“A car is safe unless you use it as a kamikaze weapon. A robot, the more independent variables will be more controlled, preventing them teach you things you should not do. But the technology is far from the necessary autonomy and do not even have still a legal regulation to indicate who is to blame if gets out of hand. Programmer Is? From the designer? From the industry?”, reflects Balaguer, Vice Chancellor for Research at the Carlos III.
A REVOLUTION THAT DOES NOT REACH
“The safest thing for everyone is to keep the robot as far as possible from the people who attend, to minimize risks”, he says. Balaguer exemplified a mechanical arm that developed in his laboratory that would serve to feed disabled. After trying to deposit Carefully spoon in the mouth of the person, decided that followed were still too dangerous: “You better close the spoon until very close to the mouth and leave it still to be the user to lengthen the neck to eat”. When giving soup can be a hazard, Asimov’s laws seem very distant.
“Years ago a revolution that comes not expected”, said Balaguer”, and the lack of standards is one of the reasons”. In 2012, it sold nearly three million domestic robots, 20% more than in 2011, but they were toy robots, floor cleaning or mowing. Of assistance for the disabled, one of the areas most promising from now, only 159 units were sold in 2012, just three more than in 2011 (156), according to the International Federation of Robotics, he hopes they sold 6400 until 2016. The products are as HAL, in need of a major high-tech development as being made right now in a lot of research projects around the globe.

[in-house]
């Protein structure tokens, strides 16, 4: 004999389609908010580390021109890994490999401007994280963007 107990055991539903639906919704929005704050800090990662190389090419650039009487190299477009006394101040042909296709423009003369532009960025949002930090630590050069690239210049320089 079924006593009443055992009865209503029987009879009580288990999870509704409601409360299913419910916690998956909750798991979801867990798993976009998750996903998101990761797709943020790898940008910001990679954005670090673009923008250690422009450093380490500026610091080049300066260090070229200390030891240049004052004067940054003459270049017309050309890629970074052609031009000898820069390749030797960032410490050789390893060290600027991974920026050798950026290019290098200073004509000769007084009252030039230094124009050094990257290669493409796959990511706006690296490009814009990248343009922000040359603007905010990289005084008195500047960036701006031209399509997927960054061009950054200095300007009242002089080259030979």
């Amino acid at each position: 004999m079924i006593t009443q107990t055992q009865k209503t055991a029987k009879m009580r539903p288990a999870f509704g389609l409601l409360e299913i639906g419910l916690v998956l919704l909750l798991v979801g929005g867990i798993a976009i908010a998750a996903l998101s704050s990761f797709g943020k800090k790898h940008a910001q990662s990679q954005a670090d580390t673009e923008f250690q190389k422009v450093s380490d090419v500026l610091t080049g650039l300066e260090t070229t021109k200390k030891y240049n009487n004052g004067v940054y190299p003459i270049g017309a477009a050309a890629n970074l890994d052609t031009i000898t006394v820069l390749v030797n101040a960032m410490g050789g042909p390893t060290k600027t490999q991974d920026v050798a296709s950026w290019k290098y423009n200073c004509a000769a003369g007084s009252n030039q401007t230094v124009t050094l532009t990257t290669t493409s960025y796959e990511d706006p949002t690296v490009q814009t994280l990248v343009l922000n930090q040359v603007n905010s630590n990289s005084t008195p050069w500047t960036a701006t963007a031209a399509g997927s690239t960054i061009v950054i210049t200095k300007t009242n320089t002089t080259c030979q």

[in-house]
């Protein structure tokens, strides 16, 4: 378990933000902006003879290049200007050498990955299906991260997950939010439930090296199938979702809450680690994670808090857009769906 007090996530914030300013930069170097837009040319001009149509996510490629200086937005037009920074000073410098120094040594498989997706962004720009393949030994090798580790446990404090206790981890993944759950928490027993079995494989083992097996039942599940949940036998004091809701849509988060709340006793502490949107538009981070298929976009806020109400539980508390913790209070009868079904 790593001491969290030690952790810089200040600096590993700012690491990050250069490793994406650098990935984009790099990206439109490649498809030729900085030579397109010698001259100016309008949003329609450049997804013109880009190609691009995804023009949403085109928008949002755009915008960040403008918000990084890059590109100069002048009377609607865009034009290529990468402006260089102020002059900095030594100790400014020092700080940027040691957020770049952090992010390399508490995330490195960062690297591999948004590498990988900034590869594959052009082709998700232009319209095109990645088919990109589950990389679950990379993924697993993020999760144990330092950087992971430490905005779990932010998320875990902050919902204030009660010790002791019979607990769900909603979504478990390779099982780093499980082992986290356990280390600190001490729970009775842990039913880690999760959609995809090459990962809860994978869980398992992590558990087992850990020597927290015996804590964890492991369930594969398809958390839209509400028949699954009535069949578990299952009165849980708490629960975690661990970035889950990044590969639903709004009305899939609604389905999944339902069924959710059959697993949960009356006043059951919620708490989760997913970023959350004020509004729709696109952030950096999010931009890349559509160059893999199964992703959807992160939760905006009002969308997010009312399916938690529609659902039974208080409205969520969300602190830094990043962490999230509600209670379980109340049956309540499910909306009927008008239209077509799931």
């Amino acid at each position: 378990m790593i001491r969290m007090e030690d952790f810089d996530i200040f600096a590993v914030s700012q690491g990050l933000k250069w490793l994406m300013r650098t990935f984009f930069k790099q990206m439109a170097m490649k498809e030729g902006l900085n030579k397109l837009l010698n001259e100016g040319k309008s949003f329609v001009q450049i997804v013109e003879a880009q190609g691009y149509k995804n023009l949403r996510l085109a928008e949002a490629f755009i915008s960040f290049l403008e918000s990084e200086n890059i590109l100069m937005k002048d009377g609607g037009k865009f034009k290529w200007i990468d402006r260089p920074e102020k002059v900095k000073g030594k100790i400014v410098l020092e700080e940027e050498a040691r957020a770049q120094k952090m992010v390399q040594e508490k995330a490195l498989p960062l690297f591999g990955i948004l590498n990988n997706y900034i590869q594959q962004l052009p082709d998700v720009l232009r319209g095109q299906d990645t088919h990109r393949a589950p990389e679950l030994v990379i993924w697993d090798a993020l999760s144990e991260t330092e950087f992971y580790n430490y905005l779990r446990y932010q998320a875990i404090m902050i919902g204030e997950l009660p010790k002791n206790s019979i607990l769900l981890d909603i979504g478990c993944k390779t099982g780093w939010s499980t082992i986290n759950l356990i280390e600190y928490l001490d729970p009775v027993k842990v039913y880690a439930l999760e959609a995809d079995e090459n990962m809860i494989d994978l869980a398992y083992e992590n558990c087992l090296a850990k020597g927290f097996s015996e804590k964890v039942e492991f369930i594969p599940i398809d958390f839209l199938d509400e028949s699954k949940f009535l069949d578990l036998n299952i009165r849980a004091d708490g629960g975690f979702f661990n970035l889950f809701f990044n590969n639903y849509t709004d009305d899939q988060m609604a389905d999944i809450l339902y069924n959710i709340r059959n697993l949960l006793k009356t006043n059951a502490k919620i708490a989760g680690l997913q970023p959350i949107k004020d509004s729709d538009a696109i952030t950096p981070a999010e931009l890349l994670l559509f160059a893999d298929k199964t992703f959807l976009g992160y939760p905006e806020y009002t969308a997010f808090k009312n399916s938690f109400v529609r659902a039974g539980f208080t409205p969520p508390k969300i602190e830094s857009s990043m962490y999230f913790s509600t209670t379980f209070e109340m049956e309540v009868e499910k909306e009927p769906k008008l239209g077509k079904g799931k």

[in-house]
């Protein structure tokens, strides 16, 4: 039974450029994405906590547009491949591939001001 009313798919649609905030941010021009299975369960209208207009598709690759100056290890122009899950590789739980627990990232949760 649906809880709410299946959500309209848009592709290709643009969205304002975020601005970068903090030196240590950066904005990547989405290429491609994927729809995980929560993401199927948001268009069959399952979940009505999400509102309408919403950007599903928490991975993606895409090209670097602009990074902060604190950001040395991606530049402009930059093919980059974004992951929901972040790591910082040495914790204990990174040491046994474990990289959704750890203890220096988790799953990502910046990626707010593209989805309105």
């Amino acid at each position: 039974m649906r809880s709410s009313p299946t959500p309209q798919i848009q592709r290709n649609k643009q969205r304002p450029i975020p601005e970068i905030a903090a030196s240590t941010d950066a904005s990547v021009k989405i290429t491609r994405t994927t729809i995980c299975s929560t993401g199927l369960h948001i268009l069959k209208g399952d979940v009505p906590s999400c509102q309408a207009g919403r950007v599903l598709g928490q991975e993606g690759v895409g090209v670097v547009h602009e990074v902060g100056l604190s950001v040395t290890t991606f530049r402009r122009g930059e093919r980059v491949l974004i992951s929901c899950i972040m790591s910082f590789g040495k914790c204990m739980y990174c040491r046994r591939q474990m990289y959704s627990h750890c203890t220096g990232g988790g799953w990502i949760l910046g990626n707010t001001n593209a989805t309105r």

The price alienates potential users HAL: rent for one year a team of two legs climbing stairs that allow a person with reduced mobility costs about 20,000 euros. Indeed, much of the current research is focused on reducing the costs and expenses of the robots: to launch Atlas, the great humanoid created by Boston Dynamics (recently acquired by Google) and DARPA (the research agency of the U.S. Defense) requires the same energy that would feed a block of flats in a city.
“The biggest challenge now is to comply with complex security requirements and at the same time produce devices that can be sold at an affordable and competitive price”, defends the Dutch expert Jan Veneman, who is temporarily in the applied research center Tecnalia, where it provided the only Spanish participation in the development of ISO-13482. To Veneman, pose major technical challenges make walking more flexible and efficient, as animals or humans, so they can move smoothly into human environments and are able to physically interact, talking and understanding emotions of people.
The pioneer in this field was the researcher Cynthia Breazeal of MIT, who (in a laboratory workshop reminiscent JF Sebastian in Blade Runner) brought the world the first social robot Kismet capable of exchanging gestures with humans in the 1990s, and his ultimate heir Leonardo. Since then, the machines are much more developed, as Kirobo, space robot that has flown to the International Space Station to give astronauts conversation. Because his intention is to be an ideal companion whether for the elderly, children or lonely people. But as Kismet, has not yet managed to enter the houses.
That was the goal of Robocom, a European mega-project that aspired to over the next decade to design robots that talk. Companion robots capable of assisting the elderly, care for sick or act on rescue missions. The European Commission rejected the project, after giving him 1.5 million euros test, and chose to use 2000 million budgeted fund researches of graphene and the human brain. A major frustration for researchers and Balaguer who had pinned their hopes on the momentum that a mega project like that could mean for the study of robots.